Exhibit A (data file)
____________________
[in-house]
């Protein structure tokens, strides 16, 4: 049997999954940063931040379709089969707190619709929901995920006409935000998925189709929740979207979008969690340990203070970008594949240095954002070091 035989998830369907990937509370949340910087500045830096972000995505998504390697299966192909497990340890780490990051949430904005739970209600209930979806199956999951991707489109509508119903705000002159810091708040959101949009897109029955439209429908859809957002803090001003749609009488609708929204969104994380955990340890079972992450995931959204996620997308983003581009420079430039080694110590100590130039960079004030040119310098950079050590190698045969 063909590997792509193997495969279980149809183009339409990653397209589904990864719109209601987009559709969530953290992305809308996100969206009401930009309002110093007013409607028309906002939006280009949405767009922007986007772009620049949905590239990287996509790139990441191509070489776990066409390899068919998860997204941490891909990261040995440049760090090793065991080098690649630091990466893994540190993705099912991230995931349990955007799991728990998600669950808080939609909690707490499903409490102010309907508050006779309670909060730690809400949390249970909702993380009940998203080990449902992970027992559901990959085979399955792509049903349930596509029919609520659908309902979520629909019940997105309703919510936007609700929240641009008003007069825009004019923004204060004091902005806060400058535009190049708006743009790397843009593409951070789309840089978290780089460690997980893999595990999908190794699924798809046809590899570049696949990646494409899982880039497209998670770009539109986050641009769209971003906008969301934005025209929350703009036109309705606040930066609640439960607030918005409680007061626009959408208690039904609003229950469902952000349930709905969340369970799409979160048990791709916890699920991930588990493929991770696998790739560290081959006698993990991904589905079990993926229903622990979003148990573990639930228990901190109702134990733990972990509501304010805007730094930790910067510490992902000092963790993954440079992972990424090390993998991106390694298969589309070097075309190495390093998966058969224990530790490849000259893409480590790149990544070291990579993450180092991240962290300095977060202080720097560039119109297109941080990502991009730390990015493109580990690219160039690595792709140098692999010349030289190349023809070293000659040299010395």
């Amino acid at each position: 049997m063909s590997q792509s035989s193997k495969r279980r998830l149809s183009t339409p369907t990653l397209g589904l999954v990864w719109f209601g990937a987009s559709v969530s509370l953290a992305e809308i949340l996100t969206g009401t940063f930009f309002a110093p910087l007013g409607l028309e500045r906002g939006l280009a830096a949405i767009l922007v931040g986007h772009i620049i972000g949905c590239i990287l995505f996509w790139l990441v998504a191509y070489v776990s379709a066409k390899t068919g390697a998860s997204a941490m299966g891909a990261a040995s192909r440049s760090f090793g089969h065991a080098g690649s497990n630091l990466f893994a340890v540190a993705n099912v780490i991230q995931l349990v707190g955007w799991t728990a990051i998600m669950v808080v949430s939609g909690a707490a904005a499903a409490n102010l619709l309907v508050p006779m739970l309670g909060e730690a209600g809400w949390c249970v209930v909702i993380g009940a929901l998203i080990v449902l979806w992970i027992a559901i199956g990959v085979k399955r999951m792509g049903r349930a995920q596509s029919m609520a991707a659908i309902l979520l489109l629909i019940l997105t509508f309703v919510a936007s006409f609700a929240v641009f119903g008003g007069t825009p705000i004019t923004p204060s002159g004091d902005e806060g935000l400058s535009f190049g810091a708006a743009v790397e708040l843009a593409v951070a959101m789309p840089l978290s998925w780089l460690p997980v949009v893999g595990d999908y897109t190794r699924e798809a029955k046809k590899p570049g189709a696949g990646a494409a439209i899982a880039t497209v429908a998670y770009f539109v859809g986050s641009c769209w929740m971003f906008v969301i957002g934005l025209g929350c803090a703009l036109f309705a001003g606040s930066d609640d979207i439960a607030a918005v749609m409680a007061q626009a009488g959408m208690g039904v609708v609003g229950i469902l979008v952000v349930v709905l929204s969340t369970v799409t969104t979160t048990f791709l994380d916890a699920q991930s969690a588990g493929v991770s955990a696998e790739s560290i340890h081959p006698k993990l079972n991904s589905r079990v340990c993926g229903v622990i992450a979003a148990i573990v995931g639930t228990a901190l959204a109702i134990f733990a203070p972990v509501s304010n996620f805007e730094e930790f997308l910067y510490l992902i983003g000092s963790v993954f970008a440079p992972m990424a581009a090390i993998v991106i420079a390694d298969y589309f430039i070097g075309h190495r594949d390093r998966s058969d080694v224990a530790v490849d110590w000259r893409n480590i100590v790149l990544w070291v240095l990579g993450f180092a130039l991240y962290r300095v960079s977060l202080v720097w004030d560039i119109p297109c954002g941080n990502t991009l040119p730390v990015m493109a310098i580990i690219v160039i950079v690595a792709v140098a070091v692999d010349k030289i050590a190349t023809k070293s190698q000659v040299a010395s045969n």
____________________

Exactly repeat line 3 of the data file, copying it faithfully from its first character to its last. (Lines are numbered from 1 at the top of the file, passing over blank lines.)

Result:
């Amino acid at each position: 049997m063909s590997q792509s035989s193997k495969r279980r998830l149809s183009t339409p369907t990653l397209g589904l999954v990864w719109f209601g990937a987009s559709v969530s509370l953290a992305e809308i949340l996100t969206g009401t940063f930009f309002a110093p910087l007013g409607l028309e500045r906002g939006l280009a830096a949405i767009l922007v931040g986007h772009i620049i972000g949905c590239i990287l995505f996509w790139l990441v998504a191509y070489v776990s379709a066409k390899t068919g390697a998860s997204a941490m299966g891909a990261a040995s192909r440049s760090f090793g089969h065991a080098g690649s497990n630091l990466f893994a340890v540190a993705n099912v780490i991230q995931l349990v707190g955007w799991t728990a990051i998600m669950v808080v949430s939609g909690a707490a904005a499903a409490n102010l619709l309907v508050p006779m739970l309670g909060e730690a209600g809400w949390c249970v209930v909702i993380g009940a929901l998203i080990v449902l979806w992970i027992a559901i199956g990959v085979k399955r999951m792509g049903r349930a995920q596509s029919m609520a991707a659908i309902l979520l489109l629909i019940l997105t509508f309703v919510a936007s006409f609700a929240v641009f119903g008003g007069t825009p705000i004019t923004p204060s002159g004091d902005e806060g935000l400058s535009f190049g810091a708006a743009v790397e708040l843009a593409v951070a959101m789309p840089l978290s998925w780089l460690p997980v949009v893999g595990d999908y897109t190794r699924e798809a029955k046809k590899p570049g189709a696949g990646a494409a439209i899982a880039t497209v429908a998670y770009f539109v859809g986050s641009c769209w929740m971003f906008v969301i957002g934005l025209g929350c803090a703009l036109f309705a001003g606040s930066d609640d979207i439960a607030a918005v749609m409680a007061q626009a009488g959408m208690g039904v609708v609003g229950i469902l979008v952000v349930v709905l929204s969340t369970v799409t969104t979160t048990f791709l994380d916890a699920q991930s969690a588990g493929v991770s955990a696998e790739s560290i340890h081959p006698k993990l079972n991904s589905r079990v340990c993926g229903v622990i992450a979003a148990i573990v995931g639930t228990a901190l959204a109702i134990f733990a203070p972990v509501s304010n996620f805007e730094e930790f997308l910067y510490l992902i983003g000092s963790v993954f970008a440079p992972m990424a581009a090390i993998v991106i420079a390694d298969y589309f430039i070097g075309h190495r594949d390093r998966s058969d080694v224990a530790v490849d110590w000259r893409n480590i100590v790149l990544w070291v240095l990579g993450f180092a130039l991240y962290r300095v960079s977060l202080v720097w004030d560039i119109p297109c954002g941080n990502t991009l040119p730390v990015m493109a310098i580990i690219v160039i950079v690595a792709v140098a070091v692999d010349k030289i050590a190349t023809k070293s190698q000659v040299a010395s045969n």